Long-Term Effects Of A Wheelchair Skills Boot Camp On Clinicians’ Capacity, Self-Efficacy And Delivery Of Wheelchair Skills Training

Ed Giesbrecht1

1University of Manitoba, Department of Occupational Therapy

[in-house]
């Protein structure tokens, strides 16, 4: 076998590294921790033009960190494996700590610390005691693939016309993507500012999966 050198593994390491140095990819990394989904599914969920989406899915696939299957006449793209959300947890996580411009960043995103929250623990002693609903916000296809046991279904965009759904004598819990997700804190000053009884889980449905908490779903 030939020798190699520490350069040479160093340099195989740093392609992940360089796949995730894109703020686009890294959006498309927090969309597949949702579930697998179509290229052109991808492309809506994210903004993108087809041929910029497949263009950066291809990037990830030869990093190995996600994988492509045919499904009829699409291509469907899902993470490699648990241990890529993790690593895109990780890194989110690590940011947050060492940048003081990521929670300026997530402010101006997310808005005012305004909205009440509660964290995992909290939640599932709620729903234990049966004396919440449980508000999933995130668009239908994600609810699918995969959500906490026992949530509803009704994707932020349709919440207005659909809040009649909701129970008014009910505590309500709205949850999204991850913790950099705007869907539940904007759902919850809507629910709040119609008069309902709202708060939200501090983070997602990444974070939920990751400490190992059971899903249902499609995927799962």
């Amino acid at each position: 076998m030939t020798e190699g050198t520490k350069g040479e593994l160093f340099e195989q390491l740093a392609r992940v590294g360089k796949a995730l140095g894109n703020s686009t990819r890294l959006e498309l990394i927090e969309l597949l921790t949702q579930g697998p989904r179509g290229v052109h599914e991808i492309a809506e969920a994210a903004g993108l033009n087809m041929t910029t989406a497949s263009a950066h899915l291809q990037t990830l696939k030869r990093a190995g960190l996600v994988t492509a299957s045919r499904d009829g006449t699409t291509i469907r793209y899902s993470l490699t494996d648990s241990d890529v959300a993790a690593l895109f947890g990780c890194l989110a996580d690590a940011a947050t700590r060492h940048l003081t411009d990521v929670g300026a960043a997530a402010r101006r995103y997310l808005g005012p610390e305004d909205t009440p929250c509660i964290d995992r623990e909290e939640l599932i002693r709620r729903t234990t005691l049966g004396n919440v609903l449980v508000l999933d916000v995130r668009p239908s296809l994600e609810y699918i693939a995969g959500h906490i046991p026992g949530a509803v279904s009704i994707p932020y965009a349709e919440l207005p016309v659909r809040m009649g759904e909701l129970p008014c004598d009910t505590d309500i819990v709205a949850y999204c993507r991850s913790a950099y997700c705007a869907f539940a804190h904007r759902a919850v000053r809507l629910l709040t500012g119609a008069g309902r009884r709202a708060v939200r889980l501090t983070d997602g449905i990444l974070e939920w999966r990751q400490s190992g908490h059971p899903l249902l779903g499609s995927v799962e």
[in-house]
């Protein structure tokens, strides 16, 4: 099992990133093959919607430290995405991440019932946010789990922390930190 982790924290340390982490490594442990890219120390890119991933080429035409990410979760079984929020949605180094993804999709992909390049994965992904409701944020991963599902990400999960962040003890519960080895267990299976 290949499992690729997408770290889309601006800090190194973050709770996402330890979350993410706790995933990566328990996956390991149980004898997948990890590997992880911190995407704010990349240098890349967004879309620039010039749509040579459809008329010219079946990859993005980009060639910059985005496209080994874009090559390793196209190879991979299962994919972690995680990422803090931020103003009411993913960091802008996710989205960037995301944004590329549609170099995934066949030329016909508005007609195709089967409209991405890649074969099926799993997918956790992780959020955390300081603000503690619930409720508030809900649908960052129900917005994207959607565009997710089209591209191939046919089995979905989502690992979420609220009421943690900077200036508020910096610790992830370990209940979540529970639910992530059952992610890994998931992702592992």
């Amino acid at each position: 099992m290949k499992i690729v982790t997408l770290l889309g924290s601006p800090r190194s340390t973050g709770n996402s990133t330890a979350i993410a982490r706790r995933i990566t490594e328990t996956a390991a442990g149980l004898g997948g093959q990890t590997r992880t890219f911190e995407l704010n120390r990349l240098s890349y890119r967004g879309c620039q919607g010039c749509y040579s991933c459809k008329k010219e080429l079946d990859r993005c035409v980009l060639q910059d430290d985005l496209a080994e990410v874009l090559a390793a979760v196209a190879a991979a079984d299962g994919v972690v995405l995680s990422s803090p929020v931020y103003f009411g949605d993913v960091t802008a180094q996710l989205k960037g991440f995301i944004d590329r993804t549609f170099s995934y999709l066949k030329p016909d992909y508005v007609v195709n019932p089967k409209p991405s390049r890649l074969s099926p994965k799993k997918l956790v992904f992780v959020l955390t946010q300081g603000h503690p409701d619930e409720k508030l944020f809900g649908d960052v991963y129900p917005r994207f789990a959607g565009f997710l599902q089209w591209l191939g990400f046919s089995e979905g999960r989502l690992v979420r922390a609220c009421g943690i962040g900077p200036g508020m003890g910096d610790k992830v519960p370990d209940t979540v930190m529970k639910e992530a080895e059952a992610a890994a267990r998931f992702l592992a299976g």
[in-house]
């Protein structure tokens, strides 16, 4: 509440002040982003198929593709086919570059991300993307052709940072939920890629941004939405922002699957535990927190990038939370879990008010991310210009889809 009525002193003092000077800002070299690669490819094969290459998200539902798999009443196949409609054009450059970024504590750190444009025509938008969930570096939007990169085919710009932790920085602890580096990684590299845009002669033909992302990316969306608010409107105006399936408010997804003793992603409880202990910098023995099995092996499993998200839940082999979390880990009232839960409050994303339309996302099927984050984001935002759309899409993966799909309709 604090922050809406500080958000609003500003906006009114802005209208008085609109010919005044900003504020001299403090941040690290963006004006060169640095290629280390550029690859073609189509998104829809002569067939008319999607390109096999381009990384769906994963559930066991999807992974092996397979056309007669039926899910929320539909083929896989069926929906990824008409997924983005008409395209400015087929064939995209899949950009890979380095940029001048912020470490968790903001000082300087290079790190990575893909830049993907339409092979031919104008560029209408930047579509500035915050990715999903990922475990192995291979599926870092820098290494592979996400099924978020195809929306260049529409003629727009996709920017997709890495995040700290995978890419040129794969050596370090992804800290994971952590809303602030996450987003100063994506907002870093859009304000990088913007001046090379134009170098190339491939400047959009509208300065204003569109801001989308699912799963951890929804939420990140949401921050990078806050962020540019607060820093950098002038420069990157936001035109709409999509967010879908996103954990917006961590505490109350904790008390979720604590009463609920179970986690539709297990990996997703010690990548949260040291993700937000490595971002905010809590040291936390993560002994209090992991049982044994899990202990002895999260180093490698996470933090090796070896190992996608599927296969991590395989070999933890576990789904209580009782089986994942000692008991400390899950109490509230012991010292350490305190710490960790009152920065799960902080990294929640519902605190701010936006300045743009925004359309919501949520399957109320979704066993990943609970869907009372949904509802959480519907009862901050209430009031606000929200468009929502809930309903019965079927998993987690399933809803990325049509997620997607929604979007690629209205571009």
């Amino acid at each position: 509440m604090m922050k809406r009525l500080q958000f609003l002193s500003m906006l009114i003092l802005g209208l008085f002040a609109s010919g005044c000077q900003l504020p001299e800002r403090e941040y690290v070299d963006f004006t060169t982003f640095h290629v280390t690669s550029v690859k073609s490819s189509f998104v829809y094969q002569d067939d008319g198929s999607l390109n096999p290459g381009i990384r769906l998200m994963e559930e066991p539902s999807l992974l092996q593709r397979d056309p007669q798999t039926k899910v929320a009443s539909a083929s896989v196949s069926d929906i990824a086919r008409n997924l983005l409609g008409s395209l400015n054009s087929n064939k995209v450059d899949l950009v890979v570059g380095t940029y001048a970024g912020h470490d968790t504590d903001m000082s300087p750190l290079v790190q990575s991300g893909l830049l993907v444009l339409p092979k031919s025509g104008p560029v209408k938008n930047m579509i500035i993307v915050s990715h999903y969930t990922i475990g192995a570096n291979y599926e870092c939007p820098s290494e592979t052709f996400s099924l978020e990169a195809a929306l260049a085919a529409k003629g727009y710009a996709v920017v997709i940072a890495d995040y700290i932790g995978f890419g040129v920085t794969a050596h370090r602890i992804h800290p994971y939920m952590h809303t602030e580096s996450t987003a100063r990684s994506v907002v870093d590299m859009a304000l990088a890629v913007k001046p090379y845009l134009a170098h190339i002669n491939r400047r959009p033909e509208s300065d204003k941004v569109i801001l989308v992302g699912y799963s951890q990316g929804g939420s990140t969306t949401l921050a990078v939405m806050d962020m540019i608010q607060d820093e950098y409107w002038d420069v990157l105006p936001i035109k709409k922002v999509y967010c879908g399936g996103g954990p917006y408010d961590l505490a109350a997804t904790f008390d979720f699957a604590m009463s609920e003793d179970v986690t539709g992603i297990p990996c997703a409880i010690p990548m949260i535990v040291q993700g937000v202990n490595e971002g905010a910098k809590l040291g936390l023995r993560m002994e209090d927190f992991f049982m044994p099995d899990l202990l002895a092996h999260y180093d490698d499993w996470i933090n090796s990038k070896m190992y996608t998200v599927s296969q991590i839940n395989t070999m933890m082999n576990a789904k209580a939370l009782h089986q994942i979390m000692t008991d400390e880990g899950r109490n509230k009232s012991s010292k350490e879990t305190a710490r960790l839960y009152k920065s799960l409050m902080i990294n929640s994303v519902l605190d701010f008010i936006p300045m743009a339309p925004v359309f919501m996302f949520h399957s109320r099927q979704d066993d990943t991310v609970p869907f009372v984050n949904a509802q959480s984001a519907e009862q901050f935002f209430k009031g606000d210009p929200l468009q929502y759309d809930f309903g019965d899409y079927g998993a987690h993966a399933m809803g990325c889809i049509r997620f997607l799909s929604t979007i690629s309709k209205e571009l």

There is considerable evidence in the literature supporting the value of providing comprehensive skills training in the wheelchair provision process. Best practice, including guidelines proposed by the World Health Organization and RESNA, explicitly articulate training as a critical step in this process.1, 2 Improving wheelchair skills capacity has been associated with improved mobility, self-efficacy, independence and quality of life while reducing caregiver burden.3 Despite evidence supporting the benefits in delivery of structured, comprehensive wheelchair skills training, implementation in clinical practice continues to be limited. For example, a recent survey conducted among 68 Canadian rehabilitation facilities reported that one in five did not provide even basic mobility training to patients and 31% never provided advanced wheelchair skills training.4 The reasons for variability and limited extent of skills training in clinical practice are multiple and complex; however, clinicians report that uncertainty about implementation and limited capacity and confidence in demonstrating and teaching skills are contributing factors.4 These factors are, in part, related to the preparation clinicians receive in their entry-to-practice education. A survey among 21 occupational therapy (OT) and physical therapy (PT) university programs in Canada revealed that 24% did not include content related to manual wheelchair (MWC) skills training at all, 52% rarely or never used demonstration as a teaching strategy, and 38% rarely or never provided hands-on instruction.5